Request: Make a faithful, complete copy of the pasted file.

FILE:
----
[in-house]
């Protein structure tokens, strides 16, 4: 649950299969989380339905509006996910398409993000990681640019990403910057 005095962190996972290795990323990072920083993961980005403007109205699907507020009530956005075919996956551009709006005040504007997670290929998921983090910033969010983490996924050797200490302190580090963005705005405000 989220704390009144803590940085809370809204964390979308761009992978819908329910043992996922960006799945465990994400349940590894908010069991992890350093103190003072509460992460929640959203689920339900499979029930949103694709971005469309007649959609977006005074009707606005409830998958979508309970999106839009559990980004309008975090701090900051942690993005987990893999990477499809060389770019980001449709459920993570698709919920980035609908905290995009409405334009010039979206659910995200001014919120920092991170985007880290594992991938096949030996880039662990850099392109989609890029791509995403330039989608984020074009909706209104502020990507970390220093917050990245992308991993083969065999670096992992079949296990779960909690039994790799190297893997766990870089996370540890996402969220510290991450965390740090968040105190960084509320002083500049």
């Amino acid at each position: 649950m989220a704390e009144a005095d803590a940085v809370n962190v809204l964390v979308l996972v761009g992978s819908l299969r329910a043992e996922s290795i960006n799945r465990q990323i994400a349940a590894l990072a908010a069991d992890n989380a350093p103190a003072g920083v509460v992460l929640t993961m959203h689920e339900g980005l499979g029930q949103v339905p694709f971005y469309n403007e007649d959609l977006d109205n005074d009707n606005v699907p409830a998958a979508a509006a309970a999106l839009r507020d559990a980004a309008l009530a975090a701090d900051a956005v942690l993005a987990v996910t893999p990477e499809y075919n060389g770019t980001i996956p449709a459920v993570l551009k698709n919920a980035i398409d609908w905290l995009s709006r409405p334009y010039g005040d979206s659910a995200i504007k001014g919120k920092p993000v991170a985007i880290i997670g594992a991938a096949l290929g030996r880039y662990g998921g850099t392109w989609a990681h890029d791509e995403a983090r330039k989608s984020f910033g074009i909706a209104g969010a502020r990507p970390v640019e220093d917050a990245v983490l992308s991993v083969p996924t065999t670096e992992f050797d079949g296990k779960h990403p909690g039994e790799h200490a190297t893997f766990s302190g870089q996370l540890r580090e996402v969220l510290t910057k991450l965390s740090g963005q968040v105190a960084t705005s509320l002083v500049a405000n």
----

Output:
[in-house]
């Protein structure tokens, strides 16, 4: 649950299969989380339905509006996910398409993000990681640019990403910057 005095962190996972290795990323990072920083993961980005403007109205699907507020009530956005075919996956551009709006005040504007997670290929998921983090910033969010983490996924050797200490302190580090963005705005405000 989220704390009144803590940085809370809204964390979308761009992978819908329910043992996922960006799945465990994400349940590894908010069991992890350093103190003072509460992460929640959203689920339900499979029930949103694709971005469309007649959609977006005074009707606005409830998958979508309970999106839009559990980004309008975090701090900051942690993005987990893999990477499809060389770019980001449709459920993570698709919920980035609908905290995009409405334009010039979206659910995200001014919120920092991170985007880290594992991938096949030996880039662990850099392109989609890029791509995403330039989608984020074009909706209104502020990507970390220093917050990245992308991993083969065999670096992992079949296990779960909690039994790799190297893997766990870089996370540890996402969220510290991450965390740090968040105190960084509320002083500049």
């Amino acid at each position: 649950m989220a704390e009144a005095d803590a940085v809370n962190v809204l964390v979308l996972v761009g992978s819908l299969r329910a043992e996922s290795i960006n799945r465990q990323i994400a349940a590894l990072a908010a069991d992890n989380a350093p103190a003072g920083v509460v992460l929640t993961m959203h689920e339900g980005l499979g029930q949103v339905p694709f971005y469309n403007e007649d959609l977006d109205n005074d009707n606005v699907p409830a998958a979508a509006a309970a999106l839009r507020d559990a980004a309008l009530a975090a701090d900051a956005v942690l993005a987990v996910t893999p990477e499809y075919n060389g770019t980001i996956p449709a459920v993570l551009k698709n919920a980035i398409d609908w905290l995009s709006r409405p334009y010039g005040d979206s659910a995200i504007k001014g919120k920092p993000v991170a985007i880290i997670g594992a991938a096949l290929g030996r880039y662990g998921g850099t392109w989609a990681h890029d791509e995403a983090r330039k989608s984020f910033g074009i909706a209104g969010a502020r990507p970390v640019e220093d917050a990245v983490l992308s991993v083969p996924t065999t670096e992992f050797d079949g296990k779960h990403p909690g039994e790799h200490a190297t893997f766990s302190g870089q996370l540890r580090e996402v969220l510290t910057k991450l965390s740090g963005q968040v105190a960084t705005s509320l002083v500049a405000n």